RealEstateInvestor.com Suggests Investing in Short Sales

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RealEstateInvestor.com (REI) is announcing to investors that the "seamless short sale" concept is the way to go for those looking for steady and safe returns, as well as helping financially-stressed homeowners remain in their properties.

RealEstateInvestor.com (REI) is announcing to investors that the "seamless short sale" concept is the way to go for those looking for steady and safe returns, as well as helping financially-stressed homeowners remain in their properties.

The "seamless short sale" concept was created by a Coldwell Banker associate broker based in San Diego, Al Hackman and short-sale specialist, Troy Huerta, who is a broker and owner of Real Estate Insight in San Diego.

The idea works by allowing the homeowners to remain in their property, even after a short sale to an investor, and having them rent it back on a triple-net basis for less than they were paying per month to the bank.

It's a win-win situation for both. The homeowners get to stay in their property, and investors get tenants who will undoubtedly take care of the rental property as if it is their own.

Investors will generally receive annual internal rates of return of 7 to 8 percent, plus a gain, ultimately on the resale.

According to a July 17, 2009 article for Realty Times, Hackman gives a real example of the "seamless short sale." Owners bought a house in 2005 for $725,000 with 20 percent down. They remodeled the property with their own funds, then took out an equity line of $72,500 in 2006.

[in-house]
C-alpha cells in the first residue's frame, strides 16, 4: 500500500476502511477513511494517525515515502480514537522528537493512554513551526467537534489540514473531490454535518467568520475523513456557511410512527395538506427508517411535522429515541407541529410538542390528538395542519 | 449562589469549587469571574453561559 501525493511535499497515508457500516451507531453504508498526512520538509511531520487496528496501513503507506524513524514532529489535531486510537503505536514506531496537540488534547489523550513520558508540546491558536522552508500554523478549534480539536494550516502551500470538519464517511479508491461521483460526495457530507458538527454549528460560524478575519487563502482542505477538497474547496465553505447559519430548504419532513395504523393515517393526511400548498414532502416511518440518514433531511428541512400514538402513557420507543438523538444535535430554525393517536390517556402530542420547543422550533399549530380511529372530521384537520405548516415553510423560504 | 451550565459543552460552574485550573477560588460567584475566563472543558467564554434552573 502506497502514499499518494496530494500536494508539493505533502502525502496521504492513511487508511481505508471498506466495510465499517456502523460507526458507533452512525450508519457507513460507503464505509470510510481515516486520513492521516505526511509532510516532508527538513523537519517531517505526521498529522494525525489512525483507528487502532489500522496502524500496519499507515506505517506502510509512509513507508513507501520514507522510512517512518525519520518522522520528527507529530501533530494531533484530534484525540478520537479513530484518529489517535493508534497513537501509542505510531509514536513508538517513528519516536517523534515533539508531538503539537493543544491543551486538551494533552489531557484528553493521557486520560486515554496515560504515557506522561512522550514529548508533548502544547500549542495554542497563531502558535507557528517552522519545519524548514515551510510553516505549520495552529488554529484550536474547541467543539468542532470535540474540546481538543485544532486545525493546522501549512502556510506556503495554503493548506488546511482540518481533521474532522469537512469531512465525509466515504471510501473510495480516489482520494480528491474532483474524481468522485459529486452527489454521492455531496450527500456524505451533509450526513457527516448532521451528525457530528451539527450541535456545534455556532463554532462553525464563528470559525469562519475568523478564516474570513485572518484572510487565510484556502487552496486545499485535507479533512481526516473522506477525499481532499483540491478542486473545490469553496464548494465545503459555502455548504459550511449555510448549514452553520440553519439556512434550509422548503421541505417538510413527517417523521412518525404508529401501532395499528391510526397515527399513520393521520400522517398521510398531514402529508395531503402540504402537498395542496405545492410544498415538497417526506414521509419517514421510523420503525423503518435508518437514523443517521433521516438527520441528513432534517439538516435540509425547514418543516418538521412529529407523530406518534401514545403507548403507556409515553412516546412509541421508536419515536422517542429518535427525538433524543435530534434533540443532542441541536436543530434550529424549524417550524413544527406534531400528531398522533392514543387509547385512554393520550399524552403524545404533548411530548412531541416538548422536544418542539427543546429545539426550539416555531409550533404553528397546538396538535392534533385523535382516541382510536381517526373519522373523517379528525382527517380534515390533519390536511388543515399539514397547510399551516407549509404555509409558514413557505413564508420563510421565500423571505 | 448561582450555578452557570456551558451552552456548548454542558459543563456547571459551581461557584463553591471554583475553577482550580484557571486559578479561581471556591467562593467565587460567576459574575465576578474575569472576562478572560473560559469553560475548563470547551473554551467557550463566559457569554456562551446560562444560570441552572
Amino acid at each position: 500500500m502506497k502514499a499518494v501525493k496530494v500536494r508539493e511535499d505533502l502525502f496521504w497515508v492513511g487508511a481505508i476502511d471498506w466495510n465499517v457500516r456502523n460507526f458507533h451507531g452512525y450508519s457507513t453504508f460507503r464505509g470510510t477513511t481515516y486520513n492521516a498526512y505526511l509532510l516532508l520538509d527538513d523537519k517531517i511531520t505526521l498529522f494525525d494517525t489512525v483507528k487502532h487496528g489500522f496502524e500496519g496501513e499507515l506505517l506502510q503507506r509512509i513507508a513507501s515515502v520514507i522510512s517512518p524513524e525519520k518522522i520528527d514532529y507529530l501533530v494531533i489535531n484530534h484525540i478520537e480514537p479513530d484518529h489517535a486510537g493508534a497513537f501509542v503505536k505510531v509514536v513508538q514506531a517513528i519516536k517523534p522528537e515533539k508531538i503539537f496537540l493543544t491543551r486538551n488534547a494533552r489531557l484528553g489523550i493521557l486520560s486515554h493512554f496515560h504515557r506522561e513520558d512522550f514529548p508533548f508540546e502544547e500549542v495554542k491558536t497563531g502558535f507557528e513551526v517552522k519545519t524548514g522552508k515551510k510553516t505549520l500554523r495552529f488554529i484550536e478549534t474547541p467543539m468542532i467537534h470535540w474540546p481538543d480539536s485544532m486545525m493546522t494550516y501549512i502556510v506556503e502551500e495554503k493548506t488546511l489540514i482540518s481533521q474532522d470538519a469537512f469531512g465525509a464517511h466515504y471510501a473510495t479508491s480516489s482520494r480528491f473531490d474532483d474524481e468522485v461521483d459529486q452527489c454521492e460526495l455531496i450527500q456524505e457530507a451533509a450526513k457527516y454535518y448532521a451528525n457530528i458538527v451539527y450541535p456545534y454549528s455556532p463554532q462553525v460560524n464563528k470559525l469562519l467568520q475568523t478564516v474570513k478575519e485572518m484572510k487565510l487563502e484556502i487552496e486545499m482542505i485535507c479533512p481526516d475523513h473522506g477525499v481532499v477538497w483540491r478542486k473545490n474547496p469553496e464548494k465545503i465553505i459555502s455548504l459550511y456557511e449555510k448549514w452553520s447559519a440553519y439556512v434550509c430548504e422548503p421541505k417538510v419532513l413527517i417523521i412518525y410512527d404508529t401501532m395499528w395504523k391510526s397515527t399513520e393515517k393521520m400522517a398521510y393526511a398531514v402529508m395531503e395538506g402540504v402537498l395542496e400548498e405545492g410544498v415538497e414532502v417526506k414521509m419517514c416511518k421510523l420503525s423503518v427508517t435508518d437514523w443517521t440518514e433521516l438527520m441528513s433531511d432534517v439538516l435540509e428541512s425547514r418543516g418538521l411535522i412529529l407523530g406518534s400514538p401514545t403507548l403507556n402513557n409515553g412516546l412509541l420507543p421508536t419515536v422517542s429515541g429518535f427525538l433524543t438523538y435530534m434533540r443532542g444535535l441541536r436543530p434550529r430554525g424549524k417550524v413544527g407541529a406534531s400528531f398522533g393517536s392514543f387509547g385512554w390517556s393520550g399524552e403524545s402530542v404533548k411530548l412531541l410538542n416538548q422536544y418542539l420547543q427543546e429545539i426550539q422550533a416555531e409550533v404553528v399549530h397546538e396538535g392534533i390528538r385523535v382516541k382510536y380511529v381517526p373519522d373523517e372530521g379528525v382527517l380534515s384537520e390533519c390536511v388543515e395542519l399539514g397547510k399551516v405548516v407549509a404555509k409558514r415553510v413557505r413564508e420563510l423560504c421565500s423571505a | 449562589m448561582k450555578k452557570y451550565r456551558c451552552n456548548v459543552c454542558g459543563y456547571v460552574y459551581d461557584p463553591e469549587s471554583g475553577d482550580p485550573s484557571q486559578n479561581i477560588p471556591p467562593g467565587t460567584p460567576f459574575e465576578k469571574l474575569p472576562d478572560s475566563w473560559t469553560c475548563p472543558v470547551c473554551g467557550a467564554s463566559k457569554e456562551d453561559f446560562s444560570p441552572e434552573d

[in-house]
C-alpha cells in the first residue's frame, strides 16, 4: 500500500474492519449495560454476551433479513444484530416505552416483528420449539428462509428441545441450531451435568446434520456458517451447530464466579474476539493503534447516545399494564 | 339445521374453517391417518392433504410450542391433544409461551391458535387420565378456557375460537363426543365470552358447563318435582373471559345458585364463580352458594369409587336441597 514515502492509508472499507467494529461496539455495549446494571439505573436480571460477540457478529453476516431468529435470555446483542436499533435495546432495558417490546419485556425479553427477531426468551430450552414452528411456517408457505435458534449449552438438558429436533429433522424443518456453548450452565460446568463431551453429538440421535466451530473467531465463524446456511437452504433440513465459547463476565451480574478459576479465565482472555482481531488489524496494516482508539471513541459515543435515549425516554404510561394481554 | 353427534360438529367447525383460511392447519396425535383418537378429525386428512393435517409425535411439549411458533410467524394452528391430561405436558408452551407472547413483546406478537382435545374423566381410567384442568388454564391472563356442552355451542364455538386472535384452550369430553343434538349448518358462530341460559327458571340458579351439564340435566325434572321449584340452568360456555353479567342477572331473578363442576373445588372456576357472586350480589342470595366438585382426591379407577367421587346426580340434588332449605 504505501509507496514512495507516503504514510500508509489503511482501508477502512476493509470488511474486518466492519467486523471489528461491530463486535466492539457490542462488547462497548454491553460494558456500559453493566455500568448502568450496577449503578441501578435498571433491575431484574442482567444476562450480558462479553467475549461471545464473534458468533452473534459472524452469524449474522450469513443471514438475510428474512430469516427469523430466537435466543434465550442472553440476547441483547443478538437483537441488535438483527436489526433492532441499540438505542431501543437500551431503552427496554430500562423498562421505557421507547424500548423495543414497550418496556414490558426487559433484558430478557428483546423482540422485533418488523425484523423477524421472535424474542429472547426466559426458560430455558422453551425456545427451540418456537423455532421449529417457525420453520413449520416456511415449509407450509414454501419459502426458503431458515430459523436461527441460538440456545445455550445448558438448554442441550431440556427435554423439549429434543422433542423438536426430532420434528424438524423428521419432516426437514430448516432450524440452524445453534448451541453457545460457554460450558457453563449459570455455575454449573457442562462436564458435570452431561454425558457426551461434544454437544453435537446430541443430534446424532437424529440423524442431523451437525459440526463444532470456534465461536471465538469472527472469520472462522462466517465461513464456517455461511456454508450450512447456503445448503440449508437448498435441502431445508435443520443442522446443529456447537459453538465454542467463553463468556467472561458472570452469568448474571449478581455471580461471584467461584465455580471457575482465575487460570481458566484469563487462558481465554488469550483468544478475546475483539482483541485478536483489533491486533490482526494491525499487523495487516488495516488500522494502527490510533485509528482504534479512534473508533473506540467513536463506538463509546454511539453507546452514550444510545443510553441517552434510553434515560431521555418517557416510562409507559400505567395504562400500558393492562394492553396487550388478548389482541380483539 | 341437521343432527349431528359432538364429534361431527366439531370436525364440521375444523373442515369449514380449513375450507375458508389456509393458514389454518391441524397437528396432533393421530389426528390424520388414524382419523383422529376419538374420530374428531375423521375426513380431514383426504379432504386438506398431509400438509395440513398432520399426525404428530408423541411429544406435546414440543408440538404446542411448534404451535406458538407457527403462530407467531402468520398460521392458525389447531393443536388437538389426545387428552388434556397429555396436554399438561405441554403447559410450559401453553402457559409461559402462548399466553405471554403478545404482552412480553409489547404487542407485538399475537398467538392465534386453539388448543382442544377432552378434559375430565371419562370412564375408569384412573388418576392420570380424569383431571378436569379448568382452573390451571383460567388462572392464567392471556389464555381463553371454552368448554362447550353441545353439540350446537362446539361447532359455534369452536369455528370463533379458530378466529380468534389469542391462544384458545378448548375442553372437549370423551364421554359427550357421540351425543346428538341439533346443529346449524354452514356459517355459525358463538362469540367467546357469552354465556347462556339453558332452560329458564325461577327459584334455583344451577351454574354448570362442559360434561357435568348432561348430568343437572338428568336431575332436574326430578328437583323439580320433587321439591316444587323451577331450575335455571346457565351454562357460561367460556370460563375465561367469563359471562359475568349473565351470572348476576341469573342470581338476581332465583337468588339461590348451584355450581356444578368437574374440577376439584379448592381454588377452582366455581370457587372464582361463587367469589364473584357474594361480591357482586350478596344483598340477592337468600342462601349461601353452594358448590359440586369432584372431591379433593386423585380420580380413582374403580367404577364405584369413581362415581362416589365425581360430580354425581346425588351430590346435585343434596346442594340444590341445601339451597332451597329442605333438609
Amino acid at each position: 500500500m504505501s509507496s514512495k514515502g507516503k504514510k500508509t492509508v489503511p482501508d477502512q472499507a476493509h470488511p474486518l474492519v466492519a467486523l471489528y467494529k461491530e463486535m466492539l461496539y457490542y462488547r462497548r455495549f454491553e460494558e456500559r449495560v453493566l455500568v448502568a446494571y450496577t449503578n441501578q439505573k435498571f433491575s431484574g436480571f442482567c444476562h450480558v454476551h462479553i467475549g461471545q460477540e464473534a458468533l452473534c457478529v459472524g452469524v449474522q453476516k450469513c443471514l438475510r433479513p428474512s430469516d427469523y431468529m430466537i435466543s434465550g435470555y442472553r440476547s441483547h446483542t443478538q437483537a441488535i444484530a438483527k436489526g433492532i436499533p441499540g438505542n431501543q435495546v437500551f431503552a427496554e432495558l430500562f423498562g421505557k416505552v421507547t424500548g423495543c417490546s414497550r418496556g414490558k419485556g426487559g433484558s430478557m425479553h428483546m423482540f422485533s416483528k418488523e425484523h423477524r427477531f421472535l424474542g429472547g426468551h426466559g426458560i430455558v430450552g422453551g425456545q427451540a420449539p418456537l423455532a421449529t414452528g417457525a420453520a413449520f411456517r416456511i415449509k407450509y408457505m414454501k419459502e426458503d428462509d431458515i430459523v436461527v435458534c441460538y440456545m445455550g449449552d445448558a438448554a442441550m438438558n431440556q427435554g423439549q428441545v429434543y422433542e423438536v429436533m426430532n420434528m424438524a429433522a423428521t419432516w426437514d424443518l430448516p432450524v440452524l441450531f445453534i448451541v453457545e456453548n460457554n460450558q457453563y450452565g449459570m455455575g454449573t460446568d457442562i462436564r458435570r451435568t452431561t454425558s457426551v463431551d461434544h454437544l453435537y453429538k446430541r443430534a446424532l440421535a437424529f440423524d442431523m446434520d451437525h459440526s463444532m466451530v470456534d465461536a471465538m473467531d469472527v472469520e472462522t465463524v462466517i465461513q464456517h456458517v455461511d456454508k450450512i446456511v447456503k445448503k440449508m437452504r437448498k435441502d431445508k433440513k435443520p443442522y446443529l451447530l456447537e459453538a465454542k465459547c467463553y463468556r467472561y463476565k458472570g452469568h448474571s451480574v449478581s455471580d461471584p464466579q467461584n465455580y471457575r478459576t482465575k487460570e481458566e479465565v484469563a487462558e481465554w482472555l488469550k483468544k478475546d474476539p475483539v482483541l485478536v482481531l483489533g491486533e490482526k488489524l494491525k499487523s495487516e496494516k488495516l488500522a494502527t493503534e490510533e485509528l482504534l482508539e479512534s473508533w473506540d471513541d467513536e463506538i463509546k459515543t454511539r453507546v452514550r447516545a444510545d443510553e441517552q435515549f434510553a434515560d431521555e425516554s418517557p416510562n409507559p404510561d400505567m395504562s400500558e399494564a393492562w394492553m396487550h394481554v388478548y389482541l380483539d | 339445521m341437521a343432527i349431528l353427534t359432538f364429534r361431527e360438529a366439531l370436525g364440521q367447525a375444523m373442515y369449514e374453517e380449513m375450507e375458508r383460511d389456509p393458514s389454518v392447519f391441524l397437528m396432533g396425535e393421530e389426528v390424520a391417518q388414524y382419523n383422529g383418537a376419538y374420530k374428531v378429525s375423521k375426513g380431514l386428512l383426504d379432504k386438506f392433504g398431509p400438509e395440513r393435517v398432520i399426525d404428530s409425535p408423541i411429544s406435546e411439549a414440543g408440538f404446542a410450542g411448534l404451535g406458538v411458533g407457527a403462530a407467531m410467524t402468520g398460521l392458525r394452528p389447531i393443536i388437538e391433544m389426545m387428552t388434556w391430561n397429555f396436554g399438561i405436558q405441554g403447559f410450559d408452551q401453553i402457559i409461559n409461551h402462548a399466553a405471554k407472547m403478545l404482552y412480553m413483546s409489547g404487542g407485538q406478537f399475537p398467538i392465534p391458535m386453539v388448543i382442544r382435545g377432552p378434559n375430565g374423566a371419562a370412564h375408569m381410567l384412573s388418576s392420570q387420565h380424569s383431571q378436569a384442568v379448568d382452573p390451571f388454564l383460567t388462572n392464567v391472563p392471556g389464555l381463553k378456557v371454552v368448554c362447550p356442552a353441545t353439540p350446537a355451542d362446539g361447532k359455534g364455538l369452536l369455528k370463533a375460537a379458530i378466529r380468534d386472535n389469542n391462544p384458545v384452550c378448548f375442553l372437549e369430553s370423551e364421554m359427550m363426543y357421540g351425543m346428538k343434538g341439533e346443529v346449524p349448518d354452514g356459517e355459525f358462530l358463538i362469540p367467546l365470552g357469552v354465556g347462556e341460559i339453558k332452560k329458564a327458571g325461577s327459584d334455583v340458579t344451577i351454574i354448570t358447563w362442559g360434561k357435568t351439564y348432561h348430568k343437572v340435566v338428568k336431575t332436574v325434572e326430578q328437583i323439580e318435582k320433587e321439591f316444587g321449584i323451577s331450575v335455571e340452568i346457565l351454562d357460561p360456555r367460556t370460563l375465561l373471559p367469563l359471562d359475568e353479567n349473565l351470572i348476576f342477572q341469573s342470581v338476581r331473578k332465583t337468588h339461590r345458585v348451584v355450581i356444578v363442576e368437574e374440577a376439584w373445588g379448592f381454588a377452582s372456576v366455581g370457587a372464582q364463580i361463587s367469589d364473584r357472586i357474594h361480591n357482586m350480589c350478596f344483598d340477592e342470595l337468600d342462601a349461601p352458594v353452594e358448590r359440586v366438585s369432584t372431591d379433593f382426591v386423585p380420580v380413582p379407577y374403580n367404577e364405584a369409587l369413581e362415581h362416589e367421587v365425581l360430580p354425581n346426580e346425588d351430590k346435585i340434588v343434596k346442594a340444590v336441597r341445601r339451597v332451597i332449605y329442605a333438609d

The article goes on to state that the owners' current debt on the house totals $652,000 but the property only appraises around $500,000, so they are in debt by $152,000. They would like to do a short sale, but prefer staying in the house.

The solution, according to the article: following negotiations with the primary and secondary lenders, the homeowners sell the house for $500,000 to one of Hackman's investors, then lease it back for $25,000 a year, triple net, which means they pay for taxes, insurance, utilities, and they get the right to buy the house from the investor in three years for $550,000.

As a result, the investor receives a 5 percent cash-on-cash return from the lease, plus if the owners repurchase at $550,000, Hackman calculates the internal rate of return over the three years at 8.1 percent, again as attributed by the Realty Times article.

"This is exactly why we encourage investors to look into short sales," RealEstateInvestor.com CEO, Colin Egbert states. "They offer you a great return on a low-risk investment."

http://www.realestateinvestor.com/

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Tiffany Walton

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